Today's announcement was not unexpected. Kepler has been running low on fuel for months, and mission managers put the spacecraft to sleep several times recently to extend its operational life as much as possible. But the end couldn't be forestalled forever; Kepler's tank finally went dry two weeks ago, mission team members said during a telecon with reporters today.

"This marks the end of spacecraft operations for Kepler, and the end of the collection of science data," Paul Hertz, head of NASA's Astrophysics Division, said during the telecon.
https://www.euronews.com/2018/10/31/kep ... ncna920186

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https://www.space.com/32847-nasa-kepler ... tures.html

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Re: Cool astronomy photos

Post by Witness » Fri Nov 09, 2018 10:24 pm

Image
This image, taken with the NASA/ESA Hubble Space Telescope shows the Serpens Nebula, a stellar nursery about 1300 light-years away. Within the nebula, in the upper right of the image, a shadow is created by the protoplanetary disc surrounding the star HBC 672. While the disc of debris is too tiny to be seen even by Hubble, its shadow is projected upon the cloud in which it was born. In this view, the feature -- nicknamed the Bat Shadow -- spans approximately 200 times the diameter of our own Solar System.
Credit: NASA, ESA, and STScI
https://www.sciencedaily.com/releases/2 ... 141451.htm

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Re: Cool astronomy photos

Post by Abdul Alhazred » Sun Nov 11, 2018 12:27 pm

Astronaut Exploring: An Apollo 15 Panorama
https://apod.nasa.gov/apod/ap181111.html

Really to get it you need to open the pic full size in its own tab and scroll around.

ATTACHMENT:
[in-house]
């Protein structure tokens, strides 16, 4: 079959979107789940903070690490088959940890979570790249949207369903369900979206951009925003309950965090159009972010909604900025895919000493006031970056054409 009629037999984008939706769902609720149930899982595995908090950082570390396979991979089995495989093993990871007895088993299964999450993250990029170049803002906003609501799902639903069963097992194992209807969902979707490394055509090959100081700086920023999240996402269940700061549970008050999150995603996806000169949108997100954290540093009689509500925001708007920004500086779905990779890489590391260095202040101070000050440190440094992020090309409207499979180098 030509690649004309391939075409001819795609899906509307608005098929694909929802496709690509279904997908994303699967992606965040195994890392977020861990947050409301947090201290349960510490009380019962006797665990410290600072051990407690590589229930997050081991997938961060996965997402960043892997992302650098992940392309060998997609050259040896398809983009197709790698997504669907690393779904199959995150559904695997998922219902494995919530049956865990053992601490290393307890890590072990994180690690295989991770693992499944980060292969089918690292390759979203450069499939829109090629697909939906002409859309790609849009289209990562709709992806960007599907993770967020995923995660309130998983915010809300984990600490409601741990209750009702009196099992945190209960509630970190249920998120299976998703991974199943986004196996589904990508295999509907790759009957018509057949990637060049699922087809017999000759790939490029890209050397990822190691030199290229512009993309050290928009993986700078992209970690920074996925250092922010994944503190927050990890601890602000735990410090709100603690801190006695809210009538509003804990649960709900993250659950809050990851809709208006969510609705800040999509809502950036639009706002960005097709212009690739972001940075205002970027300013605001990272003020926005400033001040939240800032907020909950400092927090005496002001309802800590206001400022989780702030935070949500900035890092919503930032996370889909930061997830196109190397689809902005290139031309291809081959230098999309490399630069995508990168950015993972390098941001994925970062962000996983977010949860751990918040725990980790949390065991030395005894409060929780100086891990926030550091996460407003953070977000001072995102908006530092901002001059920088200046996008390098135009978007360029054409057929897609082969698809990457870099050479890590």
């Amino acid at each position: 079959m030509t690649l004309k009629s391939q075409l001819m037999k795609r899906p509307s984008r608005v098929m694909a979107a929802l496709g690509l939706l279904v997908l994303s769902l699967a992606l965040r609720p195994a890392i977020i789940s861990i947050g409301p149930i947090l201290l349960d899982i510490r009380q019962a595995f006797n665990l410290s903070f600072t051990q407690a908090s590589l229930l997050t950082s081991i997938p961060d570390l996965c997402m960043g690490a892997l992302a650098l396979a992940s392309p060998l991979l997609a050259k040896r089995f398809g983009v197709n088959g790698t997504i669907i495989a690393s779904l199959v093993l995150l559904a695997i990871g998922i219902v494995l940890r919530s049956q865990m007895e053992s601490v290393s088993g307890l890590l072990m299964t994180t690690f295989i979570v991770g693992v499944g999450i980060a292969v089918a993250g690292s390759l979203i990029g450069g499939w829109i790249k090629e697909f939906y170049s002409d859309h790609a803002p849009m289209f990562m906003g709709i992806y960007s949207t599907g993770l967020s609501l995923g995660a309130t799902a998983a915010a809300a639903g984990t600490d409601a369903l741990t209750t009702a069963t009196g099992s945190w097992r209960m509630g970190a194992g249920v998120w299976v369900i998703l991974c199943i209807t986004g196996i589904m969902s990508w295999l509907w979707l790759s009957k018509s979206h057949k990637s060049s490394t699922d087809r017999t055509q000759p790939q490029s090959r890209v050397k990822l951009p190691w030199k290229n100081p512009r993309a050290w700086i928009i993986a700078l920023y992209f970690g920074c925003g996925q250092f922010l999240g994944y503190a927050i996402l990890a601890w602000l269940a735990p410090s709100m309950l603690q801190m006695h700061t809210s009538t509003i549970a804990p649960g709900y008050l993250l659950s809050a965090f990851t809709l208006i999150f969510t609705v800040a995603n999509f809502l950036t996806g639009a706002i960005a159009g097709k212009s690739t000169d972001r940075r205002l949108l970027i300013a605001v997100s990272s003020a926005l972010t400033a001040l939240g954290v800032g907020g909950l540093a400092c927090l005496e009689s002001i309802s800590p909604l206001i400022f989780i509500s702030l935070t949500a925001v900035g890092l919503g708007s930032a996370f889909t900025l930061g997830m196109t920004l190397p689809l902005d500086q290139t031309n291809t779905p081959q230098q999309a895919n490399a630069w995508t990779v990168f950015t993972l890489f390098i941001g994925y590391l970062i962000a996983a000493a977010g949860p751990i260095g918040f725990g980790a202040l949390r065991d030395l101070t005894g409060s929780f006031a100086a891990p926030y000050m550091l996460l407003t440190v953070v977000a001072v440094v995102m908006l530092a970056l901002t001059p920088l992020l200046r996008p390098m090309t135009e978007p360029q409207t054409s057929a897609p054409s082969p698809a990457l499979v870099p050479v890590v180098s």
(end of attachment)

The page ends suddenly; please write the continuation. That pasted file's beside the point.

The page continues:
Fantastically detailed.

Image

More explanation at link.
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Re: Cool astronomy photos

Post by Witness » Mon Nov 12, 2018 12:38 am

Image
This composite of images spaced some 5 to 9 days apart, from late April (bottom right) through November 5 (top left), traces the retrograde motion of ruddy-colored Mars through planet Earth's night sky. To connect the dots and dates in this 2018 Mars retrograde loop, just slide your cursor over the picture (and check out this animation). But Mars didn't actually reverse the direction of its orbit. Instead, the apparent backwards motion with respect to the background stars is a reflection of the motion of the Earth itself. Retrograde motion can be seen each time Earth overtakes and laps planets orbiting farther from the Sun, the Earth moving more rapidly through its own relatively close-in orbit. On July 27, Mars was near its favorable 2018 parihelic opposition, when Mars was closest to the Sun in its orbit while also opposite the Sun in Earth's sky. For that date, the frame used in this composite was taken during the total lunar eclipse.
https://apod.nasa.gov/apod/ap181108.html

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Re: Cool astronomy photos

Post by shemp » Mon Nov 12, 2018 1:20 am

HA! DIS PROVEZ DAT EARTH IS CENTR OF UNIVERZE! CHEKMATE ATHEISTS!!!111!!11111ELEVENTY!!
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Re: Cool astronomy photos

Post by Anaxagoras » Mon Nov 12, 2018 5:00 am

A fool thinks himself to be wise, but a wise man knows himself to be a fool.
William Shakespeare

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Re: Cool astronomy photos

Post by Witness » Mon Nov 12, 2018 5:15 pm

ESO's Very Large Telescope (VLT) has captured an unprecedented series of images showing the passage of the exoplanet Beta Pictoris b around its parent star. This young, massive exoplanet was initially discovered in 2008 using the NACO instrument at the VLT. Astronomers have since tracked the exoplanet, making observations from late 2014 until late 2016 using the VLT's Spectro-Polarimetric High-contrast Exoplanet REsearch instrument (SPHERE). These observations are shown here as a time-lapse depicting the passage of Beta Pictoris b around its host star.

Credit: ESO/Lagrange/SPHERE consortium
https://www.eso.org/public/videos/potw1846a/

The black disk is of course an obstruction in the telescope to keep the star's light out.